Local realtors say they have seen signs of growth in the damaged real estate industry — despite statistics released last Thursday by the Austin Board of Realtors indicating that the local market is still troubled.
The volume of single-family home sales in May 2009 was down 19 percent from May 2008, according to the Multiple Listing Service report authored by the board. The median price of homes has also decreased by 1 percent — which could be a benefit to those searching for a home, but an obstacle to homeowners looking to sell their property, said Jay Gohil, chairman of the Austin Board of Realtors.
Gohil said that although those statistics reflect poorly on the state of the local real estate market, many other indicators show that home sales are on the upswing.
“All indications — including job growth, business opportunity, buyer confidence — are all kind of working through,” Gohil said. “We have a good stabilized market, more than when we had seen it in the last few months. We’re slow, but we’re becoming more steady and still stabilizing.”
Realtors are also affirming an increase in buyer confidence as a reason to hope the market will recover in light of the federal stimulus package, which will offer an extended tax credit worth up to $8,000 to those who buy homes before Dec. 1.
“Two or three months passed after the stimulus package passed, and there was so much confusion about who it applies to,” Gohil said. “In the last few weeks, it’s been clarified where the money was going to be used, so buyer confidence went way up.”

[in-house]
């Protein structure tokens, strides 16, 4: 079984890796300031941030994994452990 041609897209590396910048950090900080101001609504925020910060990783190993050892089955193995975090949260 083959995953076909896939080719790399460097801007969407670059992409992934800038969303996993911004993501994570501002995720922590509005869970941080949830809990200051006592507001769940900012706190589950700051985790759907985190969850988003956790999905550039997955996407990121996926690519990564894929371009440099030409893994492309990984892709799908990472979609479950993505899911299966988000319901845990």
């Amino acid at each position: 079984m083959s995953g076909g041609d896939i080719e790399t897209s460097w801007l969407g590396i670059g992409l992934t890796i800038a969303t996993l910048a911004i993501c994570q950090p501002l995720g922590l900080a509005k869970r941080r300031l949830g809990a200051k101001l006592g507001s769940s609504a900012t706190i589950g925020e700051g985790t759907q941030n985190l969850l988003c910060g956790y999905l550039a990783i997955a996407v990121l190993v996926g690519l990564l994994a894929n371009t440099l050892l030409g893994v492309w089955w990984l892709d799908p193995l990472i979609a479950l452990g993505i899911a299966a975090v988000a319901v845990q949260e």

Brian Talley, Regent Property Group chief executive officer, agreed that the stimulus package has positively affected local sales.
“Prior to the stimulus bill being signed, very few buyers were willing to make offers on homes and the market came to a halt,” Talley said. “Literally, after that weekend, buyers began actively searching for homes. Prior to the bill, nobody was willing to take a chance on it.”
Other realtors say that the stimulus wields less influence on the volatile industry.
“The stimulus is helping for first-time buyers, but it’s only a small part of our business,” said Alan Ware, president of 512 Realty, a company that specializes in leasing to UT students. “The long-term investors are just looking at it from a long-term view and are just trying to hold on to what they have. Lenders across the country are reluctant to loan just about anything, and that trickles down to the Austin condo market.”
For now, the real estate market in the University area appears to be resistant to the national trend, he said.
“I think the sales have slowed down a little bit, but compared to the rest of the country, it’s nothing,” said Nathan Napolitano, a realtor for Austin City Realty. “This area is kind of recession-proof because there are so many students — as a whole, I think we’re really fortunate.”